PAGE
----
Tuesday, March 20, 2012

TOP STORY >> Driver has criminal past, mental problems

Leader staff writer

A Jacksonville man with a violent past and mental problems was charged with second-degree murder and criminal attempt to commit murder after he allegedly drove around emergency vehicles and struck two firefighters and a police officer Monday night.

One firefighter, Capt. Donald Jones, 56, was pronounced dead at the scene after he was hit by 47-year-old Bryce Allen’s van, which was traveling south on Hwy. 161 around 10:50 p.m.

Jones, a 31-year-veteran of the department, is the first Jacksonville firefighter to be killed in the line of duty.

Firefighter/engineer Jason Bowmaster and police officer Daniel DiMatteo were in stable condition Tuesday afternoon, according to Fire Chief John Vanderhoof.

The tragedy occurred after police officers and firefighters responded around 10:30 p.m. to a single-vehicle accident at 8411 Hwy. 161 South between Rixey Road and Intertstate 440.

Bryce Allen’s mother, Thelma Allen, was driving an SUV, which left the roadway and struck a gas main. She was not injured.

Police Capt. Kenny Boyd said at the scene late Monday night that the cause of her accident had not yet been determined.

The three victims were working the scene when Bryce Allen arrived.

“A van came around the fire truck and the police car that were on (the right side coming from Jacksonville) of the highway. The single-vehicle accident that they responded to had busted a gas main, so they had parked a little ways back. They were standing off the side of the road behind (Thelma Allen’s) vehicle when the van came across and struck all three.”

The police department said its investigation showed that Bryce Allen made no attempt to brake and even accelerated before hitting the three men. He also appeared to be aiming toward them, the report says.

Bowmaster was med-flighted to a Little Rock hospital, and DiMatteo was taken to UAMS by ambulance. They were both in critical condition when they arrived at the hospital.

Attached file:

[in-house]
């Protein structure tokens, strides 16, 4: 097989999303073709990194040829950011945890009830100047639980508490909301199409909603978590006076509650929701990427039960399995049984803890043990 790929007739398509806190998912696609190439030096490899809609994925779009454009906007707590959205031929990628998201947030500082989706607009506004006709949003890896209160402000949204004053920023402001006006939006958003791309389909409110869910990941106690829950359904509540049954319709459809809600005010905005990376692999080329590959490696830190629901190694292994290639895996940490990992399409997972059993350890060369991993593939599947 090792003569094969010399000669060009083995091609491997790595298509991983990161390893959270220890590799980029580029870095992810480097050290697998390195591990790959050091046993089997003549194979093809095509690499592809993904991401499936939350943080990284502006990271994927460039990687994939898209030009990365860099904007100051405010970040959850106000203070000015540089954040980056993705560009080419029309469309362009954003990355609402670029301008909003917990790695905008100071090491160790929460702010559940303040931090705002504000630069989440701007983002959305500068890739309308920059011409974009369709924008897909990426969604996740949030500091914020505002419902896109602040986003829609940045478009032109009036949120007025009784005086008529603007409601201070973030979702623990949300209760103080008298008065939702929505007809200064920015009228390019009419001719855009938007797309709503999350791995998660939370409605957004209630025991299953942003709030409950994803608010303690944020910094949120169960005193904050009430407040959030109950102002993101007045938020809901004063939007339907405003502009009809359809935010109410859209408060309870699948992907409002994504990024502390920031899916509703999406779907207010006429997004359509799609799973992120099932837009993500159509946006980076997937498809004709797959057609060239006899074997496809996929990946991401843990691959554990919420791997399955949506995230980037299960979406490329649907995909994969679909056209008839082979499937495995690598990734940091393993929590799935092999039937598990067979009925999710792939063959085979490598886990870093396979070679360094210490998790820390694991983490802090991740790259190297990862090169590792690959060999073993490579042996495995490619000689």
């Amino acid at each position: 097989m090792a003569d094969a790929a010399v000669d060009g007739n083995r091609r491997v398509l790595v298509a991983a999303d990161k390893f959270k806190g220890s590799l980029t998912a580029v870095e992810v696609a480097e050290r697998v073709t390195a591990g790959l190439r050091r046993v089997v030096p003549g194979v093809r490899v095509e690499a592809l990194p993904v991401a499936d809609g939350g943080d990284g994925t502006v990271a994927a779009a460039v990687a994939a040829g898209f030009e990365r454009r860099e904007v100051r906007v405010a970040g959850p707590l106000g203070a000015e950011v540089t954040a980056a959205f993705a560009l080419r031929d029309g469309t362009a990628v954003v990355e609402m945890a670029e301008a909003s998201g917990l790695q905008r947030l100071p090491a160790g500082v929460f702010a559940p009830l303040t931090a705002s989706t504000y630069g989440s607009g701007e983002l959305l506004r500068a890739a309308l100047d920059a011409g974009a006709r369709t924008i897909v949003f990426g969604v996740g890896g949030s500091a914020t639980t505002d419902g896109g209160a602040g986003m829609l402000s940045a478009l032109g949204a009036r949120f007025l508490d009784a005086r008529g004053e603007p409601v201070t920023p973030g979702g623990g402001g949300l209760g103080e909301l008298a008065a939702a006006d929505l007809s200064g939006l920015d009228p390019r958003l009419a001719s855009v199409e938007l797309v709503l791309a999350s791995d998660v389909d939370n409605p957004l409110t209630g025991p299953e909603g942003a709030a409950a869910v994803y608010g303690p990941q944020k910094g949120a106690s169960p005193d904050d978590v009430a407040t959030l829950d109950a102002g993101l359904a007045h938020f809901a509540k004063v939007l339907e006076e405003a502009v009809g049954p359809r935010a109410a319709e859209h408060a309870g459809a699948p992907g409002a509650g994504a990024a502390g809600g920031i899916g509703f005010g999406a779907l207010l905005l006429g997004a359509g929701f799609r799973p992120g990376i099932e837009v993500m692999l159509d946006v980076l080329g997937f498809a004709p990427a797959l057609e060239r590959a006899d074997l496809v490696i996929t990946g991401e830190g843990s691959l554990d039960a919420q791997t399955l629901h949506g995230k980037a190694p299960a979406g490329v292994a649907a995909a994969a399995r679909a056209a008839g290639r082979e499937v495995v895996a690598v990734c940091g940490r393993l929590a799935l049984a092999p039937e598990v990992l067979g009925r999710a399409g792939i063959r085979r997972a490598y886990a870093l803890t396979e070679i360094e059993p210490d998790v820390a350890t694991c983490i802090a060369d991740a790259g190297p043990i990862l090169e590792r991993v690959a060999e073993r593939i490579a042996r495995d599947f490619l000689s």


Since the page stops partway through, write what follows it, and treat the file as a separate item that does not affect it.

Allen was booked at the police department and is being held without bond.

An Army veteran, Allen was arrested in 2009 for second-degree battery of a police officer and terroristic threatening. According to court records, Allen was acquitted by reason of mental disease or defect.

Allen was diagnosed with bipolar disorder, hallucinations and delusions. His evaluation said he did not take medications as prescribed.

Some of the delusions included paranoia involving the Ku Klux Klan.

Allen, who was an Army corporal from 1983-1986, told the psychologist who examined him in 2010 that he had been hospitalized eight times, mostly at Fort Roots Veterans Hospital in North Little Rock.

He was arrested again in September for fleeing and reckless driving. Allen was found guilty of the charges in Jacksonville District Court in February but appealed the decision to Pulaski County Circuit Court.

He was arrested for a third time last November for aggravated assault, but that charge was reduced to third-degree domestic battery. Allen is expected to appear in district court April 11.

The most recent incident before the fatal wreck occurred at 113 Stevenson St. The victim, a male relative, said he was in his room playing a video game when he heard what sounded like a pellet gun being fired.

He then felt a round hit him in his shoulder blade.
Allen cursed at the victim when he asked if Allen had shot the pellet gun through the wall.

Allen said he didn’t do anything wrong, but police saw a red swollen mark on the victim’s shoulder blade and the hole in the wall.


Vanderhoof said in a news release about Jones’ death: “A fire chief’s worst nightmare is the loss of a fellow firefighter who has been killed in the line of duty. He started his career with the Jacksonville Fire Department on Dec. 24, 1980.

“He served for 31 years of dedicated service with the Jacksonville Fire Department. He will be missed by his family as well as his firefighting family. He will always be in our hearts and memories.”

Jones worked his way up from managing a hose to captain.

He spent the last several years at Station 4 at 4008 S. First St., which is only a couple of miles from where he was killed and where South First Street turns into South Hwy. 161.

Battalion Fire Chief Eddie Hill said, “He was a very solid guy. He would never say anything bad about anybody, and you could never find anybody to say anything bad about him. He was an excellent firefighter.”

Vanderhoof told The Leader, “We fished together for 30-something years. He was just a darn good guy. He was always faithful. He was a super good guy. He will always be a part of the Jacksonville Fire Department. He’s become part of our history.”

Before Jones became a firefighter, he painted houses on Little Rock Air Force Base, where he spent much of his life because his dad was in the Air Force and retired in Jacksonville.

Jones and his wife, Betty, had four children together. He also had a daughter from his first marriage.

Jones had several grandchildren. He loved hunting and the outdoors.

His brother, Jon, is also a Jacksonville firefighter.

The family was waiting on Tuesday for the coroner to release his body. A funeral service had not been scheduled yet.

Bowmaster, 37, has been with the department for 13 years.